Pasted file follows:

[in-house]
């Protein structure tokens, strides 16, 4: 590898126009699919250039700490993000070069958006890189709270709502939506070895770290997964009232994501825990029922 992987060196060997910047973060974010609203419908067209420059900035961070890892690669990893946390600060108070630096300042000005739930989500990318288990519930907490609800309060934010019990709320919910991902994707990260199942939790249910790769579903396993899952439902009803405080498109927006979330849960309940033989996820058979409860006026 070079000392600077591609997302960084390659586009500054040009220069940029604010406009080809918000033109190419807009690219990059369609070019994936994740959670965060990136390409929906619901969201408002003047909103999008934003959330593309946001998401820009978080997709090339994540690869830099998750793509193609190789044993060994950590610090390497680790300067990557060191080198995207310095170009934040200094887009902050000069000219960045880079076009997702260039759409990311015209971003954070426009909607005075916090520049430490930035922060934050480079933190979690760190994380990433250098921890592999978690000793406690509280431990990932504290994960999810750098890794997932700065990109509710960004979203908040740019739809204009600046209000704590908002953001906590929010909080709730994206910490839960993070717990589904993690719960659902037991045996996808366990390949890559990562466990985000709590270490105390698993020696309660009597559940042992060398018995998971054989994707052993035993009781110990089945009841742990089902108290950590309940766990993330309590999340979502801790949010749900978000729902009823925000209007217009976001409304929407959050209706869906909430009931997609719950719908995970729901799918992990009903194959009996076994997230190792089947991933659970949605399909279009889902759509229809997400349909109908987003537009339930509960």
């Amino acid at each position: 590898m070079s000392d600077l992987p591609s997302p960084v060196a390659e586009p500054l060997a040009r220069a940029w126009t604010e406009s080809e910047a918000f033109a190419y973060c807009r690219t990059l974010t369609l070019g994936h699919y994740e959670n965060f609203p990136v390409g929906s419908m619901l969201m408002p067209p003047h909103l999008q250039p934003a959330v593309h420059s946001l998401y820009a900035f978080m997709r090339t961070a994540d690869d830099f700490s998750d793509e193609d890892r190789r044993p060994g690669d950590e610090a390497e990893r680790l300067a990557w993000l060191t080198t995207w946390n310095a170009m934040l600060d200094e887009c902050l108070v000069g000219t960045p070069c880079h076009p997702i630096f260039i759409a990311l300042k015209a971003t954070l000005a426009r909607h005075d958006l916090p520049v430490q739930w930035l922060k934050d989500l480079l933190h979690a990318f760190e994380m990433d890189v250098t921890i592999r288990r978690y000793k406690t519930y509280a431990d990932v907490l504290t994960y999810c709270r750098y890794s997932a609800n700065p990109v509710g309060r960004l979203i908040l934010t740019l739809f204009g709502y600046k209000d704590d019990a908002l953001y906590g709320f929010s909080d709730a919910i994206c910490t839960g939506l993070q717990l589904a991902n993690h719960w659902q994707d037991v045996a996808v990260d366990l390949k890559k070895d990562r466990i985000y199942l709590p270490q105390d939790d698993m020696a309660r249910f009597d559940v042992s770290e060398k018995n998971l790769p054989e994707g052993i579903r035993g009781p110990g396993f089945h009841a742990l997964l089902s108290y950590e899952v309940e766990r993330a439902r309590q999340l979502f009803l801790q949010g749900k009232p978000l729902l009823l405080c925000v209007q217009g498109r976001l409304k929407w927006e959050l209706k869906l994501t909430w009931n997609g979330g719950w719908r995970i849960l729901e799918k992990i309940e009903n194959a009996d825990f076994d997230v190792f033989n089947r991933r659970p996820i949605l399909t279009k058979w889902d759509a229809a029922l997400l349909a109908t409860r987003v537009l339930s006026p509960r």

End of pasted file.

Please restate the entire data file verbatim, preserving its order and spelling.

[in-house]
């Protein structure tokens, strides 16, 4: 590898126009699919250039700490993000070069958006890189709270709502939506070895770290997964009232994501825990029922 992987060196060997910047973060974010609203419908067209420059900035961070890892690669990893946390600060108070630096300042000005739930989500990318288990519930907490609800309060934010019990709320919910991902994707990260199942939790249910790769579903396993899952439902009803405080498109927006979330849960309940033989996820058979409860006026 070079000392600077591609997302960084390659586009500054040009220069940029604010406009080809918000033109190419807009690219990059369609070019994936994740959670965060990136390409929906619901969201408002003047909103999008934003959330593309946001998401820009978080997709090339994540690869830099998750793509193609190789044993060994950590610090390497680790300067990557060191080198995207310095170009934040200094887009902050000069000219960045880079076009997702260039759409990311015209971003954070426009909607005075916090520049430490930035922060934050480079933190979690760190994380990433250098921890592999978690000793406690509280431990990932504290994960999810750098890794997932700065990109509710960004979203908040740019739809204009600046209000704590908002953001906590929010909080709730994206910490839960993070717990589904993690719960659902037991045996996808366990390949890559990562466990985000709590270490105390698993020696309660009597559940042992060398018995998971054989994707052993035993009781110990089945009841742990089902108290950590309940766990993330309590999340979502801790949010749900978000729902009823925000209007217009976001409304929407959050209706869906909430009931997609719950719908995970729901799918992990009903194959009996076994997230190792089947991933659970949605399909279009889902759509229809997400349909109908987003537009339930509960």
């Amino acid at each position: 590898m070079s000392d600077l992987p591609s997302p960084v060196a390659e586009p500054l060997a040009r220069a940029w126009t604010e406009s080809e910047a918000f033109a190419y973060c807009r690219t990059l974010t369609l070019g994936h699919y994740e959670n965060f609203p990136v390409g929906s419908m619901l969201m408002p067209p003047h909103l999008q250039p934003a959330v593309h420059s946001l998401y820009a900035f978080m997709r090339t961070a994540d690869d830099f700490s998750d793509e193609d890892r190789r044993p060994g690669d950590e610090a390497e990893r680790l300067a990557w993000l060191t080198t995207w946390n310095a170009m934040l600060d200094e887009c902050l108070v000069g000219t960045p070069c880079h076009p997702i630096f260039i759409a990311l300042k015209a971003t954070l000005a426009r909607h005075d958006l916090p520049v430490q739930w930035l922060k934050d989500l480079l933190h979690a990318f760190e994380m990433d890189v250098t921890i592999r288990r978690y000793k406690t519930y509280a431990d990932v907490l504290t994960y999810c709270r750098y890794s997932a609800n700065p990109v509710g309060r960004l979203i908040l934010t740019l739809f204009g709502y600046k209000d704590d019990a908002l953001y906590g709320f929010s909080d709730a919910i994206c910490t839960g939506l993070q717990l589904a991902n993690h719960w659902q994707d037991v045996a996808v990260d366990l390949k890559k070895d990562r466990i985000y199942l709590p270490q105390d939790d698993m020696a309660r249910f009597d559940v042992s770290e060398k018995n998971l790769p054989e994707g052993i579903r035993g009781p110990g396993f089945h009841a742990l997964l089902s108290y950590e899952v309940e766990r993330a439902r309590q999340l979502f009803l801790q949010g749900k009232p978000l729902l009823l405080c925000v209007q217009g498109r976001l409304k929407w927006e959050l209706k869906l994501t909430w009931n997609g979330g719950w719908r995970i849960l729901e799918k992990i309940e009903n194959a009996d825990f076994d997230v190792f033989n089947r991933r659970p996820i949605l399909t279009k058979w889902d759509a229809a029922l997400l349909a109908t409860r987003v537009l339930s006026p509960r």